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| 16 January, 2018

Oman: Year in Review 2017

Stronger oil prices offset lower energy production in Oman

City of the Old Muscat in Muscat, Oman on September 25, 2015. The Old Muscat is located at the southern end of Muscat.

City of the Old Muscat in Muscat, Oman on September 25, 2015. The Old Muscat is located at the southern end of Muscat.

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Stronger oil prices offset lower energy production in Oman, as the government moved to accelerate fiscal reforms and broaden its revenue base.

Oil output fell 3.7% year-on-year (y-o-y) in the first 10 months of 2017, with production averaging 970,000 barrels per day (bpd), down from 1m bpd in the same period of 2016. However, an improvement in average prices saw oil earnings rise 32%, according to the National Centre for Statistics and Information (NCSI).

Bolstered by a 10.7% increase in gas revenues to October, the higher hydrocarbons earnings helped Oman narrow its budget deficit to OR3.2bn ($8.3bn) by the end of October, down from OR4.8bn ($12.5bn) in the same period the previous year.

The year-end deficit is expected to reach OR3bn ($7.8bn), according to forecasts from the 2017 budget, down from OR5.3bn ($13.8bn) in 2016 and on a par with projections for 2018.

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Oil production contribute to flat growth

Despite state revenue rising by 19.2% y-o-y over the first 10 months of the year, Oman’s GDP growth is expected to fall by around 2.7 percentage points to 0.1% over the course of the year, pushed down by cuts in oil production.

In its economic outlook for 2017, issued in October, the World Bank forecast Oman’s real GDP growth would slow from 2.8% in 2016 to 0.1%. Non-hydrocarbons growth is also expected to ease, slipping from 3.4% to 2.5% on the back of lower public spending, and the knock-on effects of falling consumption and a decline in investment.

The IMF, meanwhile, anticipated flat growth of 0% for Oman in its regional outlook report, also released at the end of October. However, it added the economy was set to rebound in 2018 on growth in both the oil and non-oil economy; GDP is forecast to expand by 3.7%, well above the GCC average of 2.9%.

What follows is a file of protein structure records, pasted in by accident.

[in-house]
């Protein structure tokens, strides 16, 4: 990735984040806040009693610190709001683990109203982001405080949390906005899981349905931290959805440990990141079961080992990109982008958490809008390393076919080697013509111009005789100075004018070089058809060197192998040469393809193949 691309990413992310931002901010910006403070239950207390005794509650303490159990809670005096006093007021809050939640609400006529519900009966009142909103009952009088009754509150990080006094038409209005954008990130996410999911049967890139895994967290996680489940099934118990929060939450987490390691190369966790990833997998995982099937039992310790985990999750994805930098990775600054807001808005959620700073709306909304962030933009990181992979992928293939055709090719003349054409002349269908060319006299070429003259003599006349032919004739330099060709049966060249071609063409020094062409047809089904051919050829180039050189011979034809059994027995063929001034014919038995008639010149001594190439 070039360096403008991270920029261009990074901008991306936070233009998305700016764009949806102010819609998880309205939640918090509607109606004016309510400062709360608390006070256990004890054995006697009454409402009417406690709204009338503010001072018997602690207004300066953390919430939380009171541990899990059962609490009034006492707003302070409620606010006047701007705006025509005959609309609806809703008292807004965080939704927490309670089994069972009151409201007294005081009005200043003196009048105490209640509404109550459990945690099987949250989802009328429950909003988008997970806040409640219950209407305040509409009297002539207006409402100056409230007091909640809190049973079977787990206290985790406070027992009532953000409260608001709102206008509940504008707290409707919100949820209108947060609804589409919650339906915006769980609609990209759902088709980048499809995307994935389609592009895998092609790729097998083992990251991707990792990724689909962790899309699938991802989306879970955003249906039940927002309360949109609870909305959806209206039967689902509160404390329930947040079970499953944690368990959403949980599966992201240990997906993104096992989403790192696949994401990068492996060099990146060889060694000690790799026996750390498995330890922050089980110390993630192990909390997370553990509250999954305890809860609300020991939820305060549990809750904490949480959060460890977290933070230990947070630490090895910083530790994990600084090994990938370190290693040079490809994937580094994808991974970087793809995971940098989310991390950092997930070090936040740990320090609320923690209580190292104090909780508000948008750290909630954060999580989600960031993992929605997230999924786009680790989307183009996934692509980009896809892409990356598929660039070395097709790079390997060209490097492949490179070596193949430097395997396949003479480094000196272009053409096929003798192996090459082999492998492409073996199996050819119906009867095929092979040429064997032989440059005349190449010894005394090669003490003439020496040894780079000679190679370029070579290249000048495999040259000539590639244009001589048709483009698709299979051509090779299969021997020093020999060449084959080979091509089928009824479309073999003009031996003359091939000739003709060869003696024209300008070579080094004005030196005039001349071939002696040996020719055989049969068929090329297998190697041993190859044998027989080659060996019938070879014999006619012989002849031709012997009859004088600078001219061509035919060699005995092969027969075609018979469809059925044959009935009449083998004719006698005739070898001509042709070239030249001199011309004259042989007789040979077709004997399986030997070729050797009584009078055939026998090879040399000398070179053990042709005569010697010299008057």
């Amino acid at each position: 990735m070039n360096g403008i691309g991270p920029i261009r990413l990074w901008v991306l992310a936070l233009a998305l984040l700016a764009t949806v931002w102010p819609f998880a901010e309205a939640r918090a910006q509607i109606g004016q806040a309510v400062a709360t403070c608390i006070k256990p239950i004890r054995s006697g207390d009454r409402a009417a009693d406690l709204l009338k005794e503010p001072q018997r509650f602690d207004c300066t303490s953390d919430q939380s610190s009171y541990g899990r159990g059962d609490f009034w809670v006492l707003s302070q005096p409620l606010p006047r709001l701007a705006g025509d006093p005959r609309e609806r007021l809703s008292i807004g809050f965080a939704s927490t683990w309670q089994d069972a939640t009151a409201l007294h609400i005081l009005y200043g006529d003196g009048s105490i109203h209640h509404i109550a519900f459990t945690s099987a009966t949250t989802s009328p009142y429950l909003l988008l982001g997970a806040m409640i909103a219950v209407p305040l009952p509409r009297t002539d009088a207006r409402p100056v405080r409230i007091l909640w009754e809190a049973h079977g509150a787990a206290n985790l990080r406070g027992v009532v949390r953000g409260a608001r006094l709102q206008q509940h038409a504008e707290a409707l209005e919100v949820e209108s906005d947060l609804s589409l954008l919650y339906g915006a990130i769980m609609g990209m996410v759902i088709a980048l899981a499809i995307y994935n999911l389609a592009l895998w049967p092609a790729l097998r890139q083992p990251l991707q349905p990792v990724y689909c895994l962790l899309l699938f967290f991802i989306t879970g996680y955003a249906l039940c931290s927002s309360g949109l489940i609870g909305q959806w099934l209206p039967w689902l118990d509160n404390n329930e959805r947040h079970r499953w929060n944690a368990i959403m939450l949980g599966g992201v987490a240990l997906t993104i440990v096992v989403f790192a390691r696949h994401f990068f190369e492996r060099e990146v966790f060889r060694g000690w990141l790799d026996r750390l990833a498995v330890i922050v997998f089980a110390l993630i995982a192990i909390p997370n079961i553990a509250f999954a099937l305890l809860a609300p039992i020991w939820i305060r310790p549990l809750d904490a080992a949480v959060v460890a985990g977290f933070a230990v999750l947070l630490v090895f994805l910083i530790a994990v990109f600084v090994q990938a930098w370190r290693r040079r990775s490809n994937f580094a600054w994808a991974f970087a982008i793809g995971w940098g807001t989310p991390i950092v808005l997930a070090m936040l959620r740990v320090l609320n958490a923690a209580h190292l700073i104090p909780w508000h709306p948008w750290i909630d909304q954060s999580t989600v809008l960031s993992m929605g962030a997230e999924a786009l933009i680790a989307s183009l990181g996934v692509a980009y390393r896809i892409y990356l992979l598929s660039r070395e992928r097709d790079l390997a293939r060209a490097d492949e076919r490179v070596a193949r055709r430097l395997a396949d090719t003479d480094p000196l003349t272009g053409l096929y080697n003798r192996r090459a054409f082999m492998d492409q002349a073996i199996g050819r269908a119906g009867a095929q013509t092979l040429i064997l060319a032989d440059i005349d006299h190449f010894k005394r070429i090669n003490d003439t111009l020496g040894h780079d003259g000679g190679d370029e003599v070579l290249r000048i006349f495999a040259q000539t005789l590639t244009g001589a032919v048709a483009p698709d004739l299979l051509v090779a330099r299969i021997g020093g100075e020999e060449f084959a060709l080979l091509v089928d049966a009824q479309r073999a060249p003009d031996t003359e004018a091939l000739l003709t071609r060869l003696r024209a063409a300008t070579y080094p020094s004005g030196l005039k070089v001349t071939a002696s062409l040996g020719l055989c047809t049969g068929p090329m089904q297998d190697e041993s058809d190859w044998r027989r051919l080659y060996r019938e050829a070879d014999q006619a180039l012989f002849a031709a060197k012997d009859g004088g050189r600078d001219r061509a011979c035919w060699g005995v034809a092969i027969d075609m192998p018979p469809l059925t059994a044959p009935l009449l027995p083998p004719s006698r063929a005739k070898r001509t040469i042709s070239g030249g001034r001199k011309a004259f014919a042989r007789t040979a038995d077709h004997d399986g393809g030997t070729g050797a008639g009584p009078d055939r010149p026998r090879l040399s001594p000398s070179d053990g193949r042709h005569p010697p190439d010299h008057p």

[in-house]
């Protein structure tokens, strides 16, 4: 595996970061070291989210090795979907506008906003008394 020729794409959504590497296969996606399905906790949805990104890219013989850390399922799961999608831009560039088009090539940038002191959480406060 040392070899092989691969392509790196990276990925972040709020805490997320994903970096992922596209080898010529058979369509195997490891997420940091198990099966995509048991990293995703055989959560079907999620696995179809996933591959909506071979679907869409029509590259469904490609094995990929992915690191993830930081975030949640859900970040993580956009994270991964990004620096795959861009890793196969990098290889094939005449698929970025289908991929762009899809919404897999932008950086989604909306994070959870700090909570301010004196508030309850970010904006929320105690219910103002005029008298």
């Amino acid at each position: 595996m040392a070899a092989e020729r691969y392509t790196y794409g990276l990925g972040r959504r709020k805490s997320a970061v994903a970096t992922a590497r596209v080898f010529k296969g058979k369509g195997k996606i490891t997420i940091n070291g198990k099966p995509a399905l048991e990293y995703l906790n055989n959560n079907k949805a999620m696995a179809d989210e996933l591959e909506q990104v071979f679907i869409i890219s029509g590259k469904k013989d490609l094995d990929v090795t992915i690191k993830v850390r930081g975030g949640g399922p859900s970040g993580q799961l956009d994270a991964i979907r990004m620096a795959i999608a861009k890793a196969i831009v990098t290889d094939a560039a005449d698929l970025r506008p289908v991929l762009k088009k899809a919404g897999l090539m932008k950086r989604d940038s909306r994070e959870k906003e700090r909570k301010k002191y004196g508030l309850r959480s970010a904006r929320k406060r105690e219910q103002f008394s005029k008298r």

Inflationary pressures remained subdued during 2017, even though higher oil prices pushed up transport costs, and cuts in government subsidies led to a rise in the price of water and electricity. Average annual inflation was measured at 1.6% in January-October, according to the central bank.

Tax reforms to broaden revenue base

The last year saw the government take steps to generate new avenues of income by reforming Oman’s tax system.

Introduced in February, the changes included an increase in corporate tax from 12% to 15%, and the withdrawal of the OR30,000 ($78,000) tax-free ceiling. A 3% income tax was also implemented for certain small-scale taxpayers, while the 10% withholding tax was extended to encompass dividends, interest and payments for services.

The government hopes the new taxes will generate an additional OR125m-250m ($325m-650m) per year, although some analysts feel the measures could deter investors.

“The introduction of withholding is negative for banking. The sector now pays taxes on interest payments and fees paid to overseas banks, which local banks tap for liquidity from time to time,” Lloyd Maddock, CEO of Ahlibank, told OBG. “However, the increase in the corporate tax rate from 12% to 15% is still internationally competitive, and manageable.”

Challenges weigh on credit ratings

The downturn in the economy also had an effect on the country’s credit ratings. In early November ratings agency Standard & Poor’s (S&P) lowered Oman’s long-term foreign and local currency sovereign credit rating from “BB+” to “BB”, citing continued dependence on hydrocarbons as a key factor.

The move came four months after Moody’s lowered its long-term bond rating from “Baa1” to “Baa2” due to concerns over structural vulnerabilities.

While reflecting some of the challenges facing the country, the S&P downgrade could spur the government to improve the investment climate with further reforms, according to Lo’ai Bataineh, CEO of Ubhar Capital.

“S&P’s downgrade of Oman’s credit rating could hasten the authority’s efforts to improve the ease of doing business,” he told OBG. “Investors are aware of Oman’s challenges and have already priced them into their decisions. S&P’s downgrade does not change that.”

New measures to streamline business activity

Amid concerns about investor interest, the government introduced a series of measures throughout 2017 designed to improve the business environment and facilitate private sector growth.

Initiatives included enhancing the online single-window system for exports and imports, thus reducing the time required for documentary compliance and improving cross-border trade; easing processes related to obtaining construction permits; and speeding up the incorporation of businesses and registration of employees.

The reforms helped Oman rank 71st out of 190 countries in the World Bank’s ease of doing business index for 2018. Although the country slipped five places from its 2017 standing, Oman’s overall score of 67.2 was well above the MENA regional average of 56.7.

© Oxford Business Group 2018